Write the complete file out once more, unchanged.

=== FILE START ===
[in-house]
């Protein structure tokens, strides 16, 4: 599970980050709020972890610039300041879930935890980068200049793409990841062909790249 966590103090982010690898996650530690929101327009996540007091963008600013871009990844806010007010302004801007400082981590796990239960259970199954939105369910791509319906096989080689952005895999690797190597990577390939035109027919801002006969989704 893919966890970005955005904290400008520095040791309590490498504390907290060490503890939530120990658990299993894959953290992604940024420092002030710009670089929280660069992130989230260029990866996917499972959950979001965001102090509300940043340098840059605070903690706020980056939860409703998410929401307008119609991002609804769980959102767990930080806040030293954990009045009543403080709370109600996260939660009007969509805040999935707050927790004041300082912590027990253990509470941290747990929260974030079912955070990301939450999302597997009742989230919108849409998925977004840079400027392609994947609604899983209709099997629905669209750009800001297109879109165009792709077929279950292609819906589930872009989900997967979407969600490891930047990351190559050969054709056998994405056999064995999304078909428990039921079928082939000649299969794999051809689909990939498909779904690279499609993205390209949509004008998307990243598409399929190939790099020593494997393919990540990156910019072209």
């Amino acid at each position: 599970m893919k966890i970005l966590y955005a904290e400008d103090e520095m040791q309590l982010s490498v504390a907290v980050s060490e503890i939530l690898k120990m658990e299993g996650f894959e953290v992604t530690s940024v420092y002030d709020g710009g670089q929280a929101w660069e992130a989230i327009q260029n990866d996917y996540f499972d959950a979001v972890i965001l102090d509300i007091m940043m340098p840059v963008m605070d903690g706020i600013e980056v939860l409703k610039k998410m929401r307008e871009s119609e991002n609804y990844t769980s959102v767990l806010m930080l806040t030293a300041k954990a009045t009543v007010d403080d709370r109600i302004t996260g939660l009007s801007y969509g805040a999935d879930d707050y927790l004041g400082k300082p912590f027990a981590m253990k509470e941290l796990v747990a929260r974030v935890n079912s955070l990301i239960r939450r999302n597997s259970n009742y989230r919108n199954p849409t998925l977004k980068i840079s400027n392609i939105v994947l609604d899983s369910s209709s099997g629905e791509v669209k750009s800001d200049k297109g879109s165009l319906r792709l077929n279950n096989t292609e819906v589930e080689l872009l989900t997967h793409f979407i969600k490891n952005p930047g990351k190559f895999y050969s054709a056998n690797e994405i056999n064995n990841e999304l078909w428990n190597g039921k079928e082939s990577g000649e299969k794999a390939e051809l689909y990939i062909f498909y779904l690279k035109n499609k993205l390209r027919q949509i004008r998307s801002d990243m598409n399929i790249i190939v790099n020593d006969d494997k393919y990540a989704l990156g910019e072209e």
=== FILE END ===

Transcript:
[in-house]
């Protein structure tokens, strides 16, 4: 599970980050709020972890610039300041879930935890980068200049793409990841062909790249 966590103090982010690898996650530690929101327009996540007091963008600013871009990844806010007010302004801007400082981590796990239960259970199954939105369910791509319906096989080689952005895999690797190597990577390939035109027919801002006969989704 893919966890970005955005904290400008520095040791309590490498504390907290060490503890939530120990658990299993894959953290992604940024420092002030710009670089929280660069992130989230260029990866996917499972959950979001965001102090509300940043340098840059605070903690706020980056939860409703998410929401307008119609991002609804769980959102767990930080806040030293954990009045009543403080709370109600996260939660009007969509805040999935707050927790004041300082912590027990253990509470941290747990929260974030079912955070990301939450999302597997009742989230919108849409998925977004840079400027392609994947609604899983209709099997629905669209750009800001297109879109165009792709077929279950292609819906589930872009989900997967979407969600490891930047990351190559050969054709056998994405056999064995999304078909428990039921079928082939000649299969794999051809689909990939498909779904690279499609993205390209949509004008998307990243598409399929190939790099020593494997393919990540990156910019072209």
């Amino acid at each position: 599970m893919k966890i970005l966590y955005a904290e400008d103090e520095m040791q309590l982010s490498v504390a907290v980050s060490e503890i939530l690898k120990m658990e299993g996650f894959e953290v992604t530690s940024v420092y002030d709020g710009g670089q929280a929101w660069e992130a989230i327009q260029n990866d996917y996540f499972d959950a979001v972890i965001l102090d509300i007091m940043m340098p840059v963008m605070d903690g706020i600013e980056v939860l409703k610039k998410m929401r307008e871009s119609e991002n609804y990844t769980s959102v767990l806010m930080l806040t030293a300041k954990a009045t009543v007010d403080d709370r109600i302004t996260g939660l009007s801007y969509g805040a999935d879930d707050y927790l004041g400082k300082p912590f027990a981590m253990k509470e941290l796990v747990a929260r974030v935890n079912s955070l990301i239960r939450r999302n597997s259970n009742y989230r919108n199954p849409t998925l977004k980068i840079s400027n392609i939105v994947l609604d899983s369910s209709s099997g629905e791509v669209k750009s800001d200049k297109g879109s165009l319906r792709l077929n279950n096989t292609e819906v589930e080689l872009l989900t997967h793409f979407i969600k490891n952005p930047g990351k190559f895999y050969s054709a056998n690797e994405i056999n064995n990841e999304l078909w428990n190597g039921k079928e082939s990577g000649e299969k794999a390939e051809l689909y990939i062909f498909y779904l690279k035109n499609k993205l390209r027919q949509i004008r998307s801002d990243m598409n399929i790249i190939v790099n020593d006969d494997k393919y990540a989704l990156g910019e072209e």